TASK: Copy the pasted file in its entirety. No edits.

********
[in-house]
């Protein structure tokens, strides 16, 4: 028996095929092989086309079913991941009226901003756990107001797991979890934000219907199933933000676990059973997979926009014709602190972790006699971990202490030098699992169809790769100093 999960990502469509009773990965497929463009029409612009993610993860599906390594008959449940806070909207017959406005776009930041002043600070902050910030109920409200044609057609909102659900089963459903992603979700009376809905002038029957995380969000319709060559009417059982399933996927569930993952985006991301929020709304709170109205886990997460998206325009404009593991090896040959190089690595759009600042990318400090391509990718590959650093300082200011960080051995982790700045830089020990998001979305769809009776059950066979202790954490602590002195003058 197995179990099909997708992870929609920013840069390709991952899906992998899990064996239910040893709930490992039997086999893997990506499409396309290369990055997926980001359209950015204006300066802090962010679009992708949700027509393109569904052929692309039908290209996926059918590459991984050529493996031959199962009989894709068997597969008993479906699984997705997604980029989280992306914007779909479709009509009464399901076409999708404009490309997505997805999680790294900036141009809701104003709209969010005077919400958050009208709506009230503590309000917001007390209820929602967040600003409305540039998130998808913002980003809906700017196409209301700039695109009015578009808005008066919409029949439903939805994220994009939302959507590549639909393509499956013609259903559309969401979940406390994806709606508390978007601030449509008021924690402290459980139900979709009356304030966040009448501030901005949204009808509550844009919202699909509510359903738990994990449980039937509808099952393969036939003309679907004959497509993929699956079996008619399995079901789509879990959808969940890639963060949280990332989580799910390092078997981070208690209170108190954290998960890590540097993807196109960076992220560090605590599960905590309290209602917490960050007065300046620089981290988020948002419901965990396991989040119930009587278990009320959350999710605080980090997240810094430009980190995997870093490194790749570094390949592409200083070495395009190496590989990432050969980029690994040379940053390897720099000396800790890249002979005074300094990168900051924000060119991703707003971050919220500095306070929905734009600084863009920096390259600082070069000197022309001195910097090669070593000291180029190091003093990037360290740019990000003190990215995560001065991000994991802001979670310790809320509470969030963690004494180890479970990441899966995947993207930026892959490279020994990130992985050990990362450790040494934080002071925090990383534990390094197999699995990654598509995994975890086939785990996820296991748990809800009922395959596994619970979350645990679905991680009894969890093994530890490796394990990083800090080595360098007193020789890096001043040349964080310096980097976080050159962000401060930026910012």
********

[in-house]
């Protein structure tokens, strides 16, 4: 028996095929092989086309079913991941009226901003756990107001797991979890934000219907199933933000676990059973997979926009014709602190972790006699971990202490030098699992169809790769100093 999960990502469509009773990965497929463009029409612009993610993860599906390594008959449940806070909207017959406005776009930041002043600070902050910030109920409200044609057609909102659900089963459903992603979700009376809905002038029957995380969000319709060559009417059982399933996927569930993952985006991301929020709304709170109205886990997460998206325009404009593991090896040959190089690595759009600042990318400090391509990718590959650093300082200011960080051995982790700045830089020990998001979305769809009776059950066979202790954490602590002195003058 197995179990099909997708992870929609920013840069390709991952899906992998899990064996239910040893709930490992039997086999893997990506499409396309290369990055997926980001359209950015204006300066802090962010679009992708949700027509393109569904052929692309039908290209996926059918590459991984050529493996031959199962009989894709068997597969008993479906699984997705997604980029989280992306914007779909479709009509009464399901076409999708404009490309997505997805999680790294900036141009809701104003709209969010005077919400958050009208709506009230503590309000917001007390209820929602967040600003409305540039998130998808913002980003809906700017196409209301700039695109009015578009808005008066919409029949439903939805994220994009939302959507590549639909393509499956013609259903559309969401979940406390994806709606508390978007601030449509008021924690402290459980139900979709009356304030966040009448501030901005949204009808509550844009919202699909509510359903738990994990449980039937509808099952393969036939003309679907004959497509993929699956079996008619399995079901789509879990959808969940890639963060949280990332989580799910390092078997981070208690209170108190954290998960890590540097993807196109960076992220560090605590599960905590309290209602917490960050007065300046620089981290988020948002419901965990396991989040119930009587278990009320959350999710605080980090997240810094430009980190995997870093490194790749570094390949592409200083070495395009190496590989990432050969980029690994040379940053390897720099000396800790890249002979005074300094990168900051924000060119991703707003971050919220500095306070929905734009600084863009920096390259600082070069000197022309001195910097090669070593000291180029190091003093990037360290740019990000003190990215995560001065991000994991802001979670310790809320509470969030963690004494180890479970990441899966995947993207930026892959490279020994990130992985050990990362450790040494934080002071925090990383534990390094197999699995990654598509995994975890086939785990996820296991748990809800009922395959596994619970979350645990679905991680009894969890093994530890490796394990990083800090080595360098007193020789890096001043040349964080310096980097976080050159962000401060930026910012």